Even if the only "god" is the idea of God we have within, that inner realm means something to me. My own view of God makes it impossible to prove some "objective basis" for God's existence, so I prefer to permit atheist and theist alike find their own personal Skyes.

I spent the afternoon at my office, doing month-end type of tasks,
and then adjourned to an MJD Designs. MJD Designs is a small Dallas craft store retail chain that could never decide if it were more a "mainstream crafts" store like a Michael's or a "lots of wax flowers and geegaws" like a Hobby Lobby. It rsolved the dilemma by going out of business", so I stopped in to see what was deeply discounted. I had a specific goal--styrofoam for my new 10 dollar styrofoam cutter. I must say for MJD devotees present for its wake--those artistic shoppers are polite, determined and very crafty about finding the merchandise they want. I barely resisted buying some squares appropriate for mini-quilts, as I realize I could not do a mini-quilt anyway. Instead, I got tons of styrofoam, at forty percent off. I have this mental image now of making a chess set in styrofoam--the set hovers in my mind, a Skye I may never reach.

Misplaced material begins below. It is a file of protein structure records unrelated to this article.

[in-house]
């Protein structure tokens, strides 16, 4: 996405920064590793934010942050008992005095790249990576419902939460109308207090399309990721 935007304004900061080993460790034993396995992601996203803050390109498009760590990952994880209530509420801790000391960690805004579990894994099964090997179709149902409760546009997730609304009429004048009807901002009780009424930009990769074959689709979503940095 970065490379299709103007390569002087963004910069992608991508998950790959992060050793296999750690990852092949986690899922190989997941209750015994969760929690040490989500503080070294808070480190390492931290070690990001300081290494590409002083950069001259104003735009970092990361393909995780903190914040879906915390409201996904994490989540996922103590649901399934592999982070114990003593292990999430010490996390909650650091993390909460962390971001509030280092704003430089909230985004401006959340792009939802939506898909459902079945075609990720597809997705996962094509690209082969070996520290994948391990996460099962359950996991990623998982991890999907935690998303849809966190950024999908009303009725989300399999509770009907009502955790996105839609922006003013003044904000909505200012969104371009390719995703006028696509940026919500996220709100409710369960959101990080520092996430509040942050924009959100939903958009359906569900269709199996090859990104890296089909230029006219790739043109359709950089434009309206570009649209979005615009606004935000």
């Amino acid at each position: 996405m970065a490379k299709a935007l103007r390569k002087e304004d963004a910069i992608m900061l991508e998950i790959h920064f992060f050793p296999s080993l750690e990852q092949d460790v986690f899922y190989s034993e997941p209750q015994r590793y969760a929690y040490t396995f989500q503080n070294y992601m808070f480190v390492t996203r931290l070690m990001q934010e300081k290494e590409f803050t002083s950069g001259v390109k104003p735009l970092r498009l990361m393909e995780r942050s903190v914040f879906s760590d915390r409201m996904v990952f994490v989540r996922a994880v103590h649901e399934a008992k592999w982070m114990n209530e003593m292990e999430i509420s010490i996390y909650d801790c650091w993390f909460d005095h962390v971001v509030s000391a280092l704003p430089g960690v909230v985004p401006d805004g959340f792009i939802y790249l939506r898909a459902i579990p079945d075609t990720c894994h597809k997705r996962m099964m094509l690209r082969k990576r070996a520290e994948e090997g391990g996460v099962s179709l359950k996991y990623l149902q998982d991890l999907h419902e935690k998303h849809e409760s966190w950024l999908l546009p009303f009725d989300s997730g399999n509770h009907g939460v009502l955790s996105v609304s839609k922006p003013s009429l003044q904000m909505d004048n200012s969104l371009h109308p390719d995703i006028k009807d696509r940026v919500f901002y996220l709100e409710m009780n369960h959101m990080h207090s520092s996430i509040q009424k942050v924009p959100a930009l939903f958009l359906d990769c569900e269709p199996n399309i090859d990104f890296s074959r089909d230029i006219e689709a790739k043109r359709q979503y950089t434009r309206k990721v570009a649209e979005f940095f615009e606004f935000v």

Tonight we ate at the charming Persian restaurant now open down the street from us. I was pleased to see it had customers; I really want this place to make it. Then we adjourned home to watch the video of "Tortilla Soup", a charming movie, which, like many Los Angeles movies, made me long for some aspects of LA.

All through the afternoon and evening, I've been browsing the massive Mary Baker Eddy biographical tome I bought some weeks ago. Although it is quite well-written, it is one of those non-fiction works that is really best taken snippet by snippet, out of all order. I remember a quote from Doris Lessing, in the intro to the Golden Notebook, about advising people to read books with less reverence, to get what they need from them, and then to put them down. But I was only able to locate another quote from the Golden Notebook, which I also find very important: "While writing it, I found I did not believe some of the things I thought I believed; or rather, that I hold in my mind at the same time beliefs and ideas that are apparently contradictory. Why not? We are, after all, living in the middle of a whirlwind".